mmm, anyway BLUE SHIFT started it off well with her frayed violin shredding, slowly building from the pot-luck atmosphere to something more intense... That being XERXES, who segued directly from soundcheck into their song. and this song was a monster of barreling drone-rock: single-minded guitar and viola swarm and bass delay punctuated by drumming something like Om's more active moments. I really liked it, the band name is fitting in a 300 the movie kind of way, this relentless assault, but not as aggressive as that suggests.

after that a set by a violin/accordion duo from vermont somewhere. a kind of gently tweaked paris cafe music sound. Didn't catch their name but they covered a zappa song. fun set.

PUMICE played next, feet on the kick snare and high hat, hands on the little homemade-style guitar difficult was talking about (don't call it a ukulele). He also had a box of cassettes and a tape player that he may or may not have run his vocals through. however he did he got this great unintelligible muffled fuzzy sound. He played a lot of those mumbly crumbly galbraith kind of songs, some rockers, and a long noise piece that eventually became a song. Very cool. bought a rad yellow t-shirt.

I thought he would be last but there was more! GOAT OF ARMS, was an accordion-drums duo with a just-formed-the-band sound, stumbling through little bursts of song in an endearing way.

aaaaand, then MUDBOY blew our minds away. A self-billed experimental organ player, the other songs I'd heard from him were more in that circus/spooky organ vein, but this was a lot more ominous and sedate. He suspended these two little pulsing purple LEDs from the ceiling and turned off all the other lights, so there was this throbbing minimal light show throughout the performance. The first piece started of with sparse kick beat and deadpan vocal (I remember bits like "Mr cotton was a sack of bones / inside the sack of bones it was slimy and wet") but the simple tone gave it this creepy quality. Presumable organ sounds started to pile up with occasional bursts of noise (always telegraphed by this line about some Mozart tape). After a while it settled down a bit and Stefan Neville and the Guitar player from Xerxes slowly joined in for this improv ending with a lot of tapes and who knows which person is making what sound. Then we stumbled out of the building and were harassed by the cop with stadium lights on his car, but whatever. cool show.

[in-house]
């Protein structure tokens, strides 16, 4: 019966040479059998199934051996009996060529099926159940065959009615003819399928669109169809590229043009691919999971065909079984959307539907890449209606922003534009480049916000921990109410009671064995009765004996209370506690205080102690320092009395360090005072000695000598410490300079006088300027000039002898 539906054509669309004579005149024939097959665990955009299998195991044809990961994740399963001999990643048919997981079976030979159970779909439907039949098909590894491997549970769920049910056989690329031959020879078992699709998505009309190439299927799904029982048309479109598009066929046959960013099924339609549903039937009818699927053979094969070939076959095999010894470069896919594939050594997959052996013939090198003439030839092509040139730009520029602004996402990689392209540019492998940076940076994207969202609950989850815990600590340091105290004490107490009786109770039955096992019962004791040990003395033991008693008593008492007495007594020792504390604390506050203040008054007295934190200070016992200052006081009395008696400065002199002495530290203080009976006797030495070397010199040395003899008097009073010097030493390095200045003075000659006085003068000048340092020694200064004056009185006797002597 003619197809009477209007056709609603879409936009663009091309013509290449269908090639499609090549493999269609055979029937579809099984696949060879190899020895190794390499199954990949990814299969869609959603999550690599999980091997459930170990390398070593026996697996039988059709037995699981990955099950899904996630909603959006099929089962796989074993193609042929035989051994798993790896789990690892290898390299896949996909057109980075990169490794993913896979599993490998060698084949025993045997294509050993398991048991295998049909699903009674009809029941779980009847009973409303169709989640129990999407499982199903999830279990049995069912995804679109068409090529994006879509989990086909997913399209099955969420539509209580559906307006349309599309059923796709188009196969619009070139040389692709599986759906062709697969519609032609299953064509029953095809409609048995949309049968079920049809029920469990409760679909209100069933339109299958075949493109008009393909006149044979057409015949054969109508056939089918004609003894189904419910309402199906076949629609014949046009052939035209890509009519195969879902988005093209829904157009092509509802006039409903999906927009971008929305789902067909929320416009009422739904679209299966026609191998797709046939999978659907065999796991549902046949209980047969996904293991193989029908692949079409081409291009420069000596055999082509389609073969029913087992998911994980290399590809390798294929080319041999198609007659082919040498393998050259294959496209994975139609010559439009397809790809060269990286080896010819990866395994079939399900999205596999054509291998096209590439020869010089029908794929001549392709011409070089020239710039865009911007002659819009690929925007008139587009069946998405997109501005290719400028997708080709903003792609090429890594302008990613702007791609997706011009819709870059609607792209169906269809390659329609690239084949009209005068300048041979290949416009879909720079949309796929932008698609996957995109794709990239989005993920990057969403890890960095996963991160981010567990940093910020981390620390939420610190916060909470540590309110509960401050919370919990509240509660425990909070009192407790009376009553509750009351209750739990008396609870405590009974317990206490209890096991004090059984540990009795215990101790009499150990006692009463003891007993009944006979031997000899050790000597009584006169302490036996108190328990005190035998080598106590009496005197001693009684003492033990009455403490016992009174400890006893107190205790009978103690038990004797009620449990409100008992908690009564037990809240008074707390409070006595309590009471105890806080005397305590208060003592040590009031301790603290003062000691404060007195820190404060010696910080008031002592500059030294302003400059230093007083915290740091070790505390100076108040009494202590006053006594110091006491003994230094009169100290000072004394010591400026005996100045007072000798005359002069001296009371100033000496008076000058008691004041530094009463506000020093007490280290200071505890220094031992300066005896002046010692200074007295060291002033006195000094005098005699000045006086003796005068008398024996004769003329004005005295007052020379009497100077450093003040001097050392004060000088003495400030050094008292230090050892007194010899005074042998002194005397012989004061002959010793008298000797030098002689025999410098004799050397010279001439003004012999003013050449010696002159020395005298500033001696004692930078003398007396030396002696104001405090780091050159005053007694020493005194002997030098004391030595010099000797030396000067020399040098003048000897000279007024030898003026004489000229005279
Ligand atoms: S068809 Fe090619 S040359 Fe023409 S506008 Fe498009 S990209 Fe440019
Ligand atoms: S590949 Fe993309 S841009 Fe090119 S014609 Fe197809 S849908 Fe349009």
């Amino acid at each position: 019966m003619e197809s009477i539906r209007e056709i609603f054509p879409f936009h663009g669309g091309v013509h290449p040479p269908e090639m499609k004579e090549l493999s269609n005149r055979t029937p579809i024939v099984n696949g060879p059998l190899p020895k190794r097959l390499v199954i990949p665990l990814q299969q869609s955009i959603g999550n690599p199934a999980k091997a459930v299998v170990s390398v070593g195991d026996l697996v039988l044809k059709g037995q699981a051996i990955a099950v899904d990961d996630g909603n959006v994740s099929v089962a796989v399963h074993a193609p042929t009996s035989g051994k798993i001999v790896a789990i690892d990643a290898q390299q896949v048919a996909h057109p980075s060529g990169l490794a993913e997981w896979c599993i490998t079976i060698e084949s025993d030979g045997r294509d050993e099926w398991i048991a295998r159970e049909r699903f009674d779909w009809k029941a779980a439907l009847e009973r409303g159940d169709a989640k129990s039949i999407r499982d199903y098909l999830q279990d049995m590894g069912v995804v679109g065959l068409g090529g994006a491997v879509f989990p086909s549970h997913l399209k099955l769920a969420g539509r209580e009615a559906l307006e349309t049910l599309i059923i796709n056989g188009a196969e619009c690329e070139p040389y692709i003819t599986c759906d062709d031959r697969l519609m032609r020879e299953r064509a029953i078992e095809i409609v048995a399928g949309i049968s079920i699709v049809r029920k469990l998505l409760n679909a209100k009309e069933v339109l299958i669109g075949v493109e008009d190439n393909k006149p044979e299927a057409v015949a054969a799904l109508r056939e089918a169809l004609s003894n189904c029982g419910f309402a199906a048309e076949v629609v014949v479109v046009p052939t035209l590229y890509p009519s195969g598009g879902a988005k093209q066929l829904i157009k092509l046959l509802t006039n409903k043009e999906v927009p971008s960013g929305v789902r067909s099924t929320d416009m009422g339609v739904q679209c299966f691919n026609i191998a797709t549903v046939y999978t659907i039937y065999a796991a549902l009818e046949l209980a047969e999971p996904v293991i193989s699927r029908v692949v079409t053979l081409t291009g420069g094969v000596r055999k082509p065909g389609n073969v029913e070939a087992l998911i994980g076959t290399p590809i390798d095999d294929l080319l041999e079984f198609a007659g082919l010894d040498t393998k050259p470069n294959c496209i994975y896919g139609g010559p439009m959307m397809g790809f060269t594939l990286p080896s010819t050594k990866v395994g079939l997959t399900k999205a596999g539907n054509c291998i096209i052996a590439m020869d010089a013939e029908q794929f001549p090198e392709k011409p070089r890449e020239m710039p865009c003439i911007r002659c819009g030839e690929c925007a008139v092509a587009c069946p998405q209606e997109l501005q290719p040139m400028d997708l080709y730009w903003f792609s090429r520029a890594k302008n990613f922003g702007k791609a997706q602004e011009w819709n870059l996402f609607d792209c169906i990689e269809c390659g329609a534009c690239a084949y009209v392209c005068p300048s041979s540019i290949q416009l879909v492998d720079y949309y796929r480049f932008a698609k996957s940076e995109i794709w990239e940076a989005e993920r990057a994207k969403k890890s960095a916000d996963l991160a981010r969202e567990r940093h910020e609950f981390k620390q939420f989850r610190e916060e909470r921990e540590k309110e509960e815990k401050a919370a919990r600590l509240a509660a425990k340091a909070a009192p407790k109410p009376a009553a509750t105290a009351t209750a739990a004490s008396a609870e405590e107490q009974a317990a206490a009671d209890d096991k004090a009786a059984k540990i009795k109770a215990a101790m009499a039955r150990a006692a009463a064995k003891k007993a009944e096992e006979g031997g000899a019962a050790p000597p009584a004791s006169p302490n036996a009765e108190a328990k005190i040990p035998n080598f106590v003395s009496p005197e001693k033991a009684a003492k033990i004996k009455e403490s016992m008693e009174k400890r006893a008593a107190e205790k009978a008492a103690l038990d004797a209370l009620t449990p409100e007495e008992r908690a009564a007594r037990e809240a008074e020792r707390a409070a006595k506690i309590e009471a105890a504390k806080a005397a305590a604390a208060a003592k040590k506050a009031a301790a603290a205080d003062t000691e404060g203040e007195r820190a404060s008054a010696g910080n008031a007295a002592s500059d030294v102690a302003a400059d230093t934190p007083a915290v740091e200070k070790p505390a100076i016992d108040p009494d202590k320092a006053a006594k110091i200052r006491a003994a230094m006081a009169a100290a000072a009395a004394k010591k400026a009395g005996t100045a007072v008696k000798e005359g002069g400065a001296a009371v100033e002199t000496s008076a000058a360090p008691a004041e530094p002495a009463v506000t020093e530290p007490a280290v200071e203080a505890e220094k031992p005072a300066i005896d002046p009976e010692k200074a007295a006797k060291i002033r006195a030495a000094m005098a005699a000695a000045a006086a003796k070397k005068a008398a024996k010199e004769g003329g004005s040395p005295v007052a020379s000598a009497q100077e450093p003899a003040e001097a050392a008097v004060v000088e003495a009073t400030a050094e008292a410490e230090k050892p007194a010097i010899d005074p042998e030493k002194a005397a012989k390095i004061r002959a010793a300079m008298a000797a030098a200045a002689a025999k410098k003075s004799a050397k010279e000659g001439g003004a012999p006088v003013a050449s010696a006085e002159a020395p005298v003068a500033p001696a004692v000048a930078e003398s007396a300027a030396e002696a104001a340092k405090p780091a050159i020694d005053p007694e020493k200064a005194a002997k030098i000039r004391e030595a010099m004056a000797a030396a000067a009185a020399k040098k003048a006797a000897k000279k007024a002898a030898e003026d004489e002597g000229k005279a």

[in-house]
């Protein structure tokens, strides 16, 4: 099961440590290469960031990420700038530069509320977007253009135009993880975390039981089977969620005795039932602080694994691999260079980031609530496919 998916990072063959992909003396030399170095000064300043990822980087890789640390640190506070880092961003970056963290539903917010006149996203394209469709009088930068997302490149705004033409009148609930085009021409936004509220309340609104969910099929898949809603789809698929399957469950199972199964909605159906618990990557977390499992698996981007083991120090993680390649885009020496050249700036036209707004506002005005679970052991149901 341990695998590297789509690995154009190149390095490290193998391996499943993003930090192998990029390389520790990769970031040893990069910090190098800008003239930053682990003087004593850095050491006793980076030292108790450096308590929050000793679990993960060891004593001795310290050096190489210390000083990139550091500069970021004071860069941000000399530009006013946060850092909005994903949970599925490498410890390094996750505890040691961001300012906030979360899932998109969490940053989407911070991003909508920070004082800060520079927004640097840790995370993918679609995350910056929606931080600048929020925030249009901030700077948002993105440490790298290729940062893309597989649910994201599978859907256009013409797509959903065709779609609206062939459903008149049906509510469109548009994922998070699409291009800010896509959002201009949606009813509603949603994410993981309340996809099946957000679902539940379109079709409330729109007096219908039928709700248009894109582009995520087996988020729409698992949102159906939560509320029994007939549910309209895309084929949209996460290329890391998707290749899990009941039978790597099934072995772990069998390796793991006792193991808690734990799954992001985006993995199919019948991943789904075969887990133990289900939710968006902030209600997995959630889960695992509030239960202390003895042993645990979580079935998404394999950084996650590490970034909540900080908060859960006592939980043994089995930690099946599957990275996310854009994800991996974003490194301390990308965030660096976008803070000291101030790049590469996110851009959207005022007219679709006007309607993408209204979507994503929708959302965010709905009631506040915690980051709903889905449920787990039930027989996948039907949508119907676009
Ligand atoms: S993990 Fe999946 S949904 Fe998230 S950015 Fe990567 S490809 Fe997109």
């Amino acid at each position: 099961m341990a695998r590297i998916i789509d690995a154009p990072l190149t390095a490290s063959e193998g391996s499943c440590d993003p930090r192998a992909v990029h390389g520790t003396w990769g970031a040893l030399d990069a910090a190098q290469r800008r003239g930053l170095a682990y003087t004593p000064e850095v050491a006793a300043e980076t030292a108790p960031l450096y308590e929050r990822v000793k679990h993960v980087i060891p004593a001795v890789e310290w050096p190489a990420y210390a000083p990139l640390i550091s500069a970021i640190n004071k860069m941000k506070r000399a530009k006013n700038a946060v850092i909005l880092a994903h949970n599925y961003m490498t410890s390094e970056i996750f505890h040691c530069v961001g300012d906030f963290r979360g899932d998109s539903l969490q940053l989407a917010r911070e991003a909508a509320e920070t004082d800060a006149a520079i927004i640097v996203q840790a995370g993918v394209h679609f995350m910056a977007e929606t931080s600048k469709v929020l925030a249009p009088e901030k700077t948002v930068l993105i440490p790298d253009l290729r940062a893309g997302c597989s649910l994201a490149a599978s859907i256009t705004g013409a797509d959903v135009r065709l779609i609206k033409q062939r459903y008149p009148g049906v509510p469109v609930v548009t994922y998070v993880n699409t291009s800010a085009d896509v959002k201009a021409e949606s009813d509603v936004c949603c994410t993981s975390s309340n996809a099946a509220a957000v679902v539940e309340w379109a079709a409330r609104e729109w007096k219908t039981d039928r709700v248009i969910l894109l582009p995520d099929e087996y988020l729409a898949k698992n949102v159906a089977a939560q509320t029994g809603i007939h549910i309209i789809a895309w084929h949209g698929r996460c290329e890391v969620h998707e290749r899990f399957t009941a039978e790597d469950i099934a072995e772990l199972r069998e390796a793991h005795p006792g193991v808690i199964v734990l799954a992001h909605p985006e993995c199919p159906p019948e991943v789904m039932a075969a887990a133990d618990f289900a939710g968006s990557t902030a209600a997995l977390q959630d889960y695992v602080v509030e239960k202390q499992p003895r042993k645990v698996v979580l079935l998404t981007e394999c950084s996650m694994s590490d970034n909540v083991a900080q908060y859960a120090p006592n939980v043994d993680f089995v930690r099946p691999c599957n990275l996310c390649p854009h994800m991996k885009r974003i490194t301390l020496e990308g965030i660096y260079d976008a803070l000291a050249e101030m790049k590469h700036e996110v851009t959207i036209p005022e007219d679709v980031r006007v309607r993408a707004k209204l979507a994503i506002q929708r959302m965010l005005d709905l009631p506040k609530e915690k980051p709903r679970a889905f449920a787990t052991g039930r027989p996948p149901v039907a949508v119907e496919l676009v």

« Last Edit: Jun 09, 2008, 09:19:00 PM by Trousers and Pat » Logged

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narlus
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« Reply #468 on: Jun 09, 2008, 10:03:28 PM »

Mudhoney / Cynics in Boston last friday

click on Mark for more shots...
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narlus
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« Reply #469 on: Jun 12, 2008, 10:05:14 AM »

last night i did a two-fer...first was Mark Kozelek w/ Marissa Nadler opening, at the Museum of Fine Arts. when i got there, i found out that Kozelek has prohibited any and all photography, so i just shoot Marissa's set. she's confounded me by having 4 mic stands all around her, each set up w/ a varying levels of delay. she only seemed to use 2, which was a bit maddening. anyway, she's got that eldritch, haunting vocal style, somewhat reminiscent of a younger stevie nicks at times. open-tuning playing, pretty songs. did a cover of 'I'm On Fire' (this seems to be a popular song to cover...over the last year i've also seen Electrelane and Micah Blue Smalldone cover it).